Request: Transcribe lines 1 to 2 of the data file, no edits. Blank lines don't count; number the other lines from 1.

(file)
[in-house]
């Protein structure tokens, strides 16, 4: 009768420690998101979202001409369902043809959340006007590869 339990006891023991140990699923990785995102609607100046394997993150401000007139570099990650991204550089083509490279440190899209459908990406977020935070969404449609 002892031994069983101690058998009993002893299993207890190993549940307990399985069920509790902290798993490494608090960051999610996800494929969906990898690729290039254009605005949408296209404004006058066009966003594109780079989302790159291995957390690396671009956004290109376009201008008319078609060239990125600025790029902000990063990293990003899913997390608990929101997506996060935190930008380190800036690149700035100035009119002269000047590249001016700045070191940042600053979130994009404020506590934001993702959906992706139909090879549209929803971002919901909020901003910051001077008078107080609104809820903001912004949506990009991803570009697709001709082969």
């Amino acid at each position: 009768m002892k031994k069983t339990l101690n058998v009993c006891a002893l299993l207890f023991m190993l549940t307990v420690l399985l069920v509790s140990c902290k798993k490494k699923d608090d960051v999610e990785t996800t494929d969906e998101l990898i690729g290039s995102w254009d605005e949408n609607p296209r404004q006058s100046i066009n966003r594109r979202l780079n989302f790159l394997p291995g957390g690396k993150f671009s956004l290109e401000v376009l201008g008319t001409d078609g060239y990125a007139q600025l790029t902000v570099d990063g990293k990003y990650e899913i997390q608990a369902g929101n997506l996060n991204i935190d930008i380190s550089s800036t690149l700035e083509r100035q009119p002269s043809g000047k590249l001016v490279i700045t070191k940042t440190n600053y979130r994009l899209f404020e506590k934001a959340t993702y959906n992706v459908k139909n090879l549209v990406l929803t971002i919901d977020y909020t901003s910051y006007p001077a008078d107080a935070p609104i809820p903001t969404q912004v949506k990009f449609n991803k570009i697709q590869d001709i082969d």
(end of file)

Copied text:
[in-house]
């Protein structure tokens, strides 16, 4: 009768420690998101979202001409369902043809959340006007590869 339990006891023991140990699923990785995102609607100046394997993150401000007139570099990650991204550089083509490279440190899209459908990406977020935070969404449609 002892031994069983101690058998009993002893299993207890190993549940307990399985069920509790902290798993490494608090960051999610996800494929969906990898690729290039254009605005949408296209404004006058066009966003594109780079989302790159291995957390690396671009956004290109376009201008008319078609060239990125600025790029902000990063990293990003899913997390608990929101997506996060935190930008380190800036690149700035100035009119002269000047590249001016700045070191940042600053979130994009404020506590934001993702959906992706139909090879549209929803971002919901909020901003910051001077008078107080609104809820903001912004949506990009991803570009697709001709082969």